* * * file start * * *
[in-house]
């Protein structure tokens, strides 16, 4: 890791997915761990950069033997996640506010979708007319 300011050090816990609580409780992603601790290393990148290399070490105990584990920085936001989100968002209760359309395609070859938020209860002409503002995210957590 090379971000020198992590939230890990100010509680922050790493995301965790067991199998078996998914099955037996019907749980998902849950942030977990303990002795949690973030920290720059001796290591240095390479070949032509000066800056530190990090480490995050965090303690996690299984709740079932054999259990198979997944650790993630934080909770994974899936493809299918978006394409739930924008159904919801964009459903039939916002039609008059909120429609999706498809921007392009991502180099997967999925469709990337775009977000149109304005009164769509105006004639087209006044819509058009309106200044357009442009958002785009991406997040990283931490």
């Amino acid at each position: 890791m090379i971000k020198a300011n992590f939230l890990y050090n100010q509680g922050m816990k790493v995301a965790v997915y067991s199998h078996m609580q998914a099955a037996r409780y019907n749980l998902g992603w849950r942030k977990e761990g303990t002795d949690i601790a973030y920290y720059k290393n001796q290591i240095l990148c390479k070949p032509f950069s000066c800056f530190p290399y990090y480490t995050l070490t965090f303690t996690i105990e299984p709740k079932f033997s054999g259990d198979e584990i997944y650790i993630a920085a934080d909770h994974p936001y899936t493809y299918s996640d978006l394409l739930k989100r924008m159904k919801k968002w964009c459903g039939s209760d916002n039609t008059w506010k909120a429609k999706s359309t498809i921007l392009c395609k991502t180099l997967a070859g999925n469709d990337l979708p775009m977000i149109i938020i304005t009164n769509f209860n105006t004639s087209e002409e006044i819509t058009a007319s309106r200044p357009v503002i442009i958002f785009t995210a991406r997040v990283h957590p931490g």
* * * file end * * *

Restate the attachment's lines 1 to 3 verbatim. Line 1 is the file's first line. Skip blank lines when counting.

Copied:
[in-house]
């Protein structure tokens, strides 16, 4: 890791997915761990950069033997996640506010979708007319 300011050090816990609580409780992603601790290393990148290399070490105990584990920085936001989100968002209760359309395609070859938020209860002409503002995210957590 090379971000020198992590939230890990100010509680922050790493995301965790067991199998078996998914099955037996019907749980998902849950942030977990303990002795949690973030920290720059001796290591240095390479070949032509000066800056530190990090480490995050965090303690996690299984709740079932054999259990198979997944650790993630934080909770994974899936493809299918978006394409739930924008159904919801964009459903039939916002039609008059909120429609999706498809921007392009991502180099997967999925469709990337775009977000149109304005009164769509105006004639087209006044819509058009309106200044357009442009958002785009991406997040990283931490």
């Amino acid at each position: 890791m090379i971000k020198a300011n992590f939230l890990y050090n100010q509680g922050m816990k790493v995301a965790v997915y067991s199998h078996m609580q998914a099955a037996r409780y019907n749980l998902g992603w849950r942030k977990e761990g303990t002795d949690i601790a973030y920290y720059k290393n001796q290591i240095l990148c390479k070949p032509f950069s000066c800056f530190p290399y990090y480490t995050l070490t965090f303690t996690i105990e299984p709740k079932f033997s054999g259990d198979e584990i997944y650790i993630a920085a934080d909770h994974p936001y899936t493809y299918s996640d978006l394409l739930k989100r924008m159904k919801k968002w964009c459903g039939s209760d916002n039609t008059w506010k909120a429609k999706s359309t498809i921007l392009c395609k991502t180099l997967a070859g999925n469709d990337l979708p775009m977000i149109i938020i304005t009164n769509f209860n105006t004639s087209e002409e006044i819509t058009a007319s309106r200044p357009v503002i442009i958002f785009t995210a991406r997040v990283h957590p931490g």